Homeschoolers and the Popular Kids

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I really like Paul Graham's essay on Why Nerds are Unpopular. I think it's spot on. But a mere two paragraphs into Matt's post comparing church and junior high a thought struck me: Who are the "popular" kids? Or, put another way, "I don't think the popular kids are very popular."

We all know who the popular kids are. We may be able to name them, even after all these years. It's possible we could tell you, in painful detail, how they helped make our lives miserable--assuming we were important enough to be a target.

Important. Target.

Those two words connected in my mind: The popular kids, for all their "popularity," were wildly disliked by the majority of students I knew. In other words: The "popular" kids were severely unpopular. They were important enough to be targets. The same thing happens with celebrities; the tabloid industry is built on such things.


Me? I was popular in high school after I got out of my awkward stage. I was good at sports, but sports no one cares about like swimming and cross country. I wasn't unattractive, but my wife says I have much improved since those days. I took advanced classes with other kids interested in winning the grade game. I ate lunch with a group of students who preferred sitting on the floor to the cafeteria tables. We were popular because we liked each other. And our relatively small group was larger than that of the "popular" entourage.

I'd be interested in hearing from a popular kid. What was life like as the alpha? I doubt it was fun.

Far better to realize that the friends you have are what make you truly popular. And even there, the numbers aren't what matter. Do you have people who love you and encourage you to become the person you should be? That's what matters. That matters far more than how many people despise you for being good at everything and looking good while doing it.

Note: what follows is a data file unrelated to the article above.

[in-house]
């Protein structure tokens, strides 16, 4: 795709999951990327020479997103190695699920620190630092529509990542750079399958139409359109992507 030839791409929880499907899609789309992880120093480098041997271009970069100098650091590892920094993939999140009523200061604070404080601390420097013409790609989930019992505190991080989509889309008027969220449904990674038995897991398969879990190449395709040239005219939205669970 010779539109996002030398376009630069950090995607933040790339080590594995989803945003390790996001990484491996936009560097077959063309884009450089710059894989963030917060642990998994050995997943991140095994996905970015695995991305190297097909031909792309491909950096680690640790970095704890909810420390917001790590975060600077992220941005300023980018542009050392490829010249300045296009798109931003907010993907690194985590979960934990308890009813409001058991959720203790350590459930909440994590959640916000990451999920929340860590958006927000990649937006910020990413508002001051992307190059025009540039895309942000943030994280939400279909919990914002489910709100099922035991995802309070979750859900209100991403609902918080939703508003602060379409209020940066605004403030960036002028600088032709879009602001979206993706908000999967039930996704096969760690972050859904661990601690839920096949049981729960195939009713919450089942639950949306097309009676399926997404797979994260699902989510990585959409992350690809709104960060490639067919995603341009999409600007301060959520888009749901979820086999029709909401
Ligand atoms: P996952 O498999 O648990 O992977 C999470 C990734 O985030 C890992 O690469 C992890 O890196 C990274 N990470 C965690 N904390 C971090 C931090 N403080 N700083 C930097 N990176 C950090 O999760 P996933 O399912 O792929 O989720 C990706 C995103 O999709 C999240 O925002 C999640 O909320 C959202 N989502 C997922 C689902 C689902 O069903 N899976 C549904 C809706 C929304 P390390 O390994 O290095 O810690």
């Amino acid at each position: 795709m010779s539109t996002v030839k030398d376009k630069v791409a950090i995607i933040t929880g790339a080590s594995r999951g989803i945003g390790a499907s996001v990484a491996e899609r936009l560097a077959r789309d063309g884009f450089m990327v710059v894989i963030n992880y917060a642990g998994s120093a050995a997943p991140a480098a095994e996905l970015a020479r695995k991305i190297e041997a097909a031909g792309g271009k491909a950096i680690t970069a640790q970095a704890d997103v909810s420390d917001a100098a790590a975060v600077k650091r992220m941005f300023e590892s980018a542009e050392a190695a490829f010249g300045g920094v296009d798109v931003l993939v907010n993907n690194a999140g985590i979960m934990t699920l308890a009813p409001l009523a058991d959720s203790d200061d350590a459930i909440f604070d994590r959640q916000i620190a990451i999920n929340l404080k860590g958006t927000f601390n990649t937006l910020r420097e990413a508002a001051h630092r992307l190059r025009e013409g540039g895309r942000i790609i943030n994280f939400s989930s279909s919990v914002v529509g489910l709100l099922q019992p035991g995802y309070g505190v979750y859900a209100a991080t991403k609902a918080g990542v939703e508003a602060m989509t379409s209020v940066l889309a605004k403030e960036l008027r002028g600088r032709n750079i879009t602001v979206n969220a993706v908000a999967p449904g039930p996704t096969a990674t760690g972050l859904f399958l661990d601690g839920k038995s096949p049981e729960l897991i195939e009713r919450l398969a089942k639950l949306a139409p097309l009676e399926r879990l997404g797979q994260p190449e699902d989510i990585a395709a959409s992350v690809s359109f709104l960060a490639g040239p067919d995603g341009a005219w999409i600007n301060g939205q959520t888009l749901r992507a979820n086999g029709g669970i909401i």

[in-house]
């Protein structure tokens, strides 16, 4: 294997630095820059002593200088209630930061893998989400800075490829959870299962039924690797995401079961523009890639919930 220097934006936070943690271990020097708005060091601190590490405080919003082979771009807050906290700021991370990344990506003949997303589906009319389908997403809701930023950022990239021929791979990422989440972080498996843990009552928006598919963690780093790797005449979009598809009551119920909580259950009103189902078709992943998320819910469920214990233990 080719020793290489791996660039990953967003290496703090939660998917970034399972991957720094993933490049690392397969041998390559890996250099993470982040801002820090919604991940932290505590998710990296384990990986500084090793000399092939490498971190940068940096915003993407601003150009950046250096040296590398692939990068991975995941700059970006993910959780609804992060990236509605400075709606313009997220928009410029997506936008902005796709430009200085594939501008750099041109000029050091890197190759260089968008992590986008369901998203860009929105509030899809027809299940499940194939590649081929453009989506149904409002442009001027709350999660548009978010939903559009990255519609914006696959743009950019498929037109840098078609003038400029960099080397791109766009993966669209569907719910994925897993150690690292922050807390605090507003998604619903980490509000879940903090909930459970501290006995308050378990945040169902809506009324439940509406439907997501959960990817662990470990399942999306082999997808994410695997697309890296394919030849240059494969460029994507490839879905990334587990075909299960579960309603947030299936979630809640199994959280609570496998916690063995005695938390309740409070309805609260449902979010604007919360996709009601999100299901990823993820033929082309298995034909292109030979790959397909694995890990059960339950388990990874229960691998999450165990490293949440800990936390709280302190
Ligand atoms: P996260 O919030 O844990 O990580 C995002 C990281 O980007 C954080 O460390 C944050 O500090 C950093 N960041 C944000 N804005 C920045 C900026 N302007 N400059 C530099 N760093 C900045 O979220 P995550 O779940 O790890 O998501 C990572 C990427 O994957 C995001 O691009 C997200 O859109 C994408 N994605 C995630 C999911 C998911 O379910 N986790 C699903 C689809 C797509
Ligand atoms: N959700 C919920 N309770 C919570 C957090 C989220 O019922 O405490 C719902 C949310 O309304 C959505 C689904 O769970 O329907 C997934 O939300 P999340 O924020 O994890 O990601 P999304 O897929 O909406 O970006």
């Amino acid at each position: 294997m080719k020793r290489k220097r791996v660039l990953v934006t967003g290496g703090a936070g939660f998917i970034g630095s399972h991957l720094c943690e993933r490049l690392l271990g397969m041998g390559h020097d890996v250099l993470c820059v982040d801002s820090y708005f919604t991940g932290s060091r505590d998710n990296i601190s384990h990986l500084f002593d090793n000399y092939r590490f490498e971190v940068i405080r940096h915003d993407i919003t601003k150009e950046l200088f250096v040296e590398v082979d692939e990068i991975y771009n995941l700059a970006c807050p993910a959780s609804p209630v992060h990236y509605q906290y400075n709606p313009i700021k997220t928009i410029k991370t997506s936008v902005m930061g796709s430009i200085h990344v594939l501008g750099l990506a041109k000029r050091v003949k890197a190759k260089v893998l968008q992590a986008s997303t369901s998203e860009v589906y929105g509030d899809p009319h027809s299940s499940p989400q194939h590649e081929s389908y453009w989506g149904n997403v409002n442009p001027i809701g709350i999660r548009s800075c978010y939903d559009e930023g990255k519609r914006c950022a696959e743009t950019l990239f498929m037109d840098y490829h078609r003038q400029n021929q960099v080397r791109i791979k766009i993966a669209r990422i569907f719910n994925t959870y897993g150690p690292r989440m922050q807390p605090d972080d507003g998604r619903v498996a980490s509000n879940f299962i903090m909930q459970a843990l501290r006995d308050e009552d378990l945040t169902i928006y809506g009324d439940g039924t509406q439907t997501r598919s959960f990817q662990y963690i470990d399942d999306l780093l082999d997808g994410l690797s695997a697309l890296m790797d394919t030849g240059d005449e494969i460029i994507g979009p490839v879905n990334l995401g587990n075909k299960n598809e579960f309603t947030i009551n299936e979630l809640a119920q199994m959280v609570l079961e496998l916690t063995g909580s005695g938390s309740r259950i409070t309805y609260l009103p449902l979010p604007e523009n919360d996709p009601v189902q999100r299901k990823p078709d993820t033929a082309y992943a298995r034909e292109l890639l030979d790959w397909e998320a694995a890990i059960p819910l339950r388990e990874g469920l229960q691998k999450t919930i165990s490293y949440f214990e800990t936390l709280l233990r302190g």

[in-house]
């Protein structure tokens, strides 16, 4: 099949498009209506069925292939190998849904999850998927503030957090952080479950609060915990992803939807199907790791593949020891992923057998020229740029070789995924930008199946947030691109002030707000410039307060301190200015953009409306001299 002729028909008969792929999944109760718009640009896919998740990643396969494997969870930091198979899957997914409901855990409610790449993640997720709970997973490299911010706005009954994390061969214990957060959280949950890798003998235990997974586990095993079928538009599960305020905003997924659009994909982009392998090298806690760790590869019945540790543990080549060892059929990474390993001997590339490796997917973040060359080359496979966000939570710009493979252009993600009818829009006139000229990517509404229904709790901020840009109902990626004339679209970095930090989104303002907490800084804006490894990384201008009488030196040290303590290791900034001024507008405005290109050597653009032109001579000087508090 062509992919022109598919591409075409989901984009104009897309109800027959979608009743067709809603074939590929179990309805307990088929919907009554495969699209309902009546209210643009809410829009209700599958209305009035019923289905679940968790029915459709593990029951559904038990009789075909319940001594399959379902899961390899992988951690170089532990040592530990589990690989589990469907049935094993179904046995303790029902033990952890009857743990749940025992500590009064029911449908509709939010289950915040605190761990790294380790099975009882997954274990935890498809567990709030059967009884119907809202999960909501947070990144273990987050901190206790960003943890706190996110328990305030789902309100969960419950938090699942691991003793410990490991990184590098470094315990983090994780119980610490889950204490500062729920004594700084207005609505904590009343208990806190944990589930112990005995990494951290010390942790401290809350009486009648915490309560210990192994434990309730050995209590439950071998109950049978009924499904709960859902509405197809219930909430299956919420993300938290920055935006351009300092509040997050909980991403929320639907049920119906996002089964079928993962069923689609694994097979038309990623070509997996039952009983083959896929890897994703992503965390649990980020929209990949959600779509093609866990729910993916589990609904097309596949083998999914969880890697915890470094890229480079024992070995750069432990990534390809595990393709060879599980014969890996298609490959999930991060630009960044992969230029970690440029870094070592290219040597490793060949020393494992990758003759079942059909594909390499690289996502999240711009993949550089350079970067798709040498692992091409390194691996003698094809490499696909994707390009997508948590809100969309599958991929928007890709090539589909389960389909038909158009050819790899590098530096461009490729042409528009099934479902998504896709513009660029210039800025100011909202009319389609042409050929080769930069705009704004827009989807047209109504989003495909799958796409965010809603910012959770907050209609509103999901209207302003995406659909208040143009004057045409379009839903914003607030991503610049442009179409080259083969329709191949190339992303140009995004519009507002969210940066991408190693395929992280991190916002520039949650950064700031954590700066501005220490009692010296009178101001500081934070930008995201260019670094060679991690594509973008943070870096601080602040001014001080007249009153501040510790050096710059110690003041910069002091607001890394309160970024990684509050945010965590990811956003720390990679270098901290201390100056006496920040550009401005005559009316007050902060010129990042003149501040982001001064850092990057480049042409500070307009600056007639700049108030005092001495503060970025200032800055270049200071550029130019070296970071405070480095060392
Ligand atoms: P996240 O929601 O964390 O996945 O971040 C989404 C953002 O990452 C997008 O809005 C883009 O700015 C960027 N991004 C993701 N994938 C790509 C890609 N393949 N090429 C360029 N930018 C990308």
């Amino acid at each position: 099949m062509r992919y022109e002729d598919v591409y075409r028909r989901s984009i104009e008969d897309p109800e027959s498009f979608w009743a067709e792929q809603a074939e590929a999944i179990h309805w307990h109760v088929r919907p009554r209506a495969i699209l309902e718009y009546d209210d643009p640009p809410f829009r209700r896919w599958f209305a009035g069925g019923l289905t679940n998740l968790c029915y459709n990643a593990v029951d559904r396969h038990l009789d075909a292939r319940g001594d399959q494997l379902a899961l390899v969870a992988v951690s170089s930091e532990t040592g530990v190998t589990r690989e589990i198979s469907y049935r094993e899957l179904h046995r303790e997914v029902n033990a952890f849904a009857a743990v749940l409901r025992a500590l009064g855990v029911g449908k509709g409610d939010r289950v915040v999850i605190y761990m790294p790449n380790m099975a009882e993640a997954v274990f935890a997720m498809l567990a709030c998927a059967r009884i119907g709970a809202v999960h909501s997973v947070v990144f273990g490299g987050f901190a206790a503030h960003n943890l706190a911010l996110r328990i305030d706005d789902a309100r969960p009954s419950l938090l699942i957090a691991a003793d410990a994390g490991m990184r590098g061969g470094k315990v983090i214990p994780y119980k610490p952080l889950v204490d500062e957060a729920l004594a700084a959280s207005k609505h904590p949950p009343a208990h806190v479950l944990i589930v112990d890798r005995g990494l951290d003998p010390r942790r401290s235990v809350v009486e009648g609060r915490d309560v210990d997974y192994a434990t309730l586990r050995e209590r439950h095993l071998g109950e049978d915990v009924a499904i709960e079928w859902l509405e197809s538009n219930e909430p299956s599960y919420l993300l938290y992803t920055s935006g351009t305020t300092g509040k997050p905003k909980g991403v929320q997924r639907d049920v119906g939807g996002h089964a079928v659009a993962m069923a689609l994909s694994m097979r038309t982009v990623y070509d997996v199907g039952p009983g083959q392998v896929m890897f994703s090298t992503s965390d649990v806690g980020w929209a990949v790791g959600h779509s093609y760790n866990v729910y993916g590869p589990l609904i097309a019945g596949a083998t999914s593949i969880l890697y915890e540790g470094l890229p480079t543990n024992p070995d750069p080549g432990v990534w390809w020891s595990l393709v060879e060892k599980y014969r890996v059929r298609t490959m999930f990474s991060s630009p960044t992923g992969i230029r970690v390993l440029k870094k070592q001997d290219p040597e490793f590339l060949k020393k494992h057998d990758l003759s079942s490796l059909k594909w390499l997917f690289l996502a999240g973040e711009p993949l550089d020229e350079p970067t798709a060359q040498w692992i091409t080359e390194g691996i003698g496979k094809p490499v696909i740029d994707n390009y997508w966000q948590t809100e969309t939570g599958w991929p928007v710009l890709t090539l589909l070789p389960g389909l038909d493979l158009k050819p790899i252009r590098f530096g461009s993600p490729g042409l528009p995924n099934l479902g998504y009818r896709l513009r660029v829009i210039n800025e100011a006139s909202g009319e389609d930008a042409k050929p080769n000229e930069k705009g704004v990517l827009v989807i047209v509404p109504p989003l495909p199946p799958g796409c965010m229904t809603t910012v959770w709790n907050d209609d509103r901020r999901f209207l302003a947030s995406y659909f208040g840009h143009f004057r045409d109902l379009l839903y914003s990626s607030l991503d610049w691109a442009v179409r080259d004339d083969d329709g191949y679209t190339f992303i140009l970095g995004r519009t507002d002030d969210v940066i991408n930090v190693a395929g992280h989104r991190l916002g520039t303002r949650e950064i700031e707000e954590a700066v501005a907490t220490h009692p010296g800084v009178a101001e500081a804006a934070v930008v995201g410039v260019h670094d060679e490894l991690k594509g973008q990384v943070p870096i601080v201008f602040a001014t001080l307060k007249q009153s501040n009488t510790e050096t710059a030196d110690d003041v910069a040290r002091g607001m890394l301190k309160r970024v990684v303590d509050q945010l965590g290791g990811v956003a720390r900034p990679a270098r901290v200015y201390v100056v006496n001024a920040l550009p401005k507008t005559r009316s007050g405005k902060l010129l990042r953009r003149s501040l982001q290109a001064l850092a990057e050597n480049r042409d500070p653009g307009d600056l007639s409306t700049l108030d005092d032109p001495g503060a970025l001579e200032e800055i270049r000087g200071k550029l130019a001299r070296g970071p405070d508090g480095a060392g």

Homeschooling allows our kids to not have to worry about being popular at school. Instead, we can focus on loving our children and encouraging them to become the people they should be. And, don't worry: There are still plenty of opportunities for them to learn how to navigate the petty worlds of cliques and circles in sports and church and band and the rest of life.

But with the lengthy reprieve not offered their friends in school, may our homeschooled children recognize the truth of popularity and make better, stronger friends for it.

How popular where the popular kids you knew in school?

 ~Luke Holzmann
Filmmaker, Writer, Empty Nester

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  1. I just read an interesting book on this exact subject, "The Geeks Shall Inherit the Earth" by Alexandra Robbins. I highly recommend it.

  2. Stephanie

    I was popular in high school in the generic sense of the term. Looking back it was more of a "misery loves company" sort of group. We were disconnected from our parents (my divorced mother was more interested in her love life and career than raising children), unbelievably insecure, and bored with everything. So we nit-picked on people to pass the time. Drugs were a part of the group but I was too afraid of being called "slut" to do anything with boys. I was known as frigid but that still was hurtful.
    Looking back I wish I would have put myself more into the arts like dance or music. However my friends weren't good at either so I held myself back from what I truly enjoyed to do.
    My prayer is always been to have the opposite family life of the one I was raised in. Thankfully those prayers have been answered.

  3. Jennifer S

    I started to write a reply but quickly realized it was too long for here, so I took my thoughts about this (they are a tad personal) over to my blog. If you are interested, here's the link: The Value of Popularity

  4. Thanks for the recommendation, Andrea!

    Stephanie, those are some fantastic insights. Thank you so much for sharing. As I suspected: Life isn't all fun and games in the popular crowd either.

    I appreciated your post, Jennifer. Thanks for writing that up!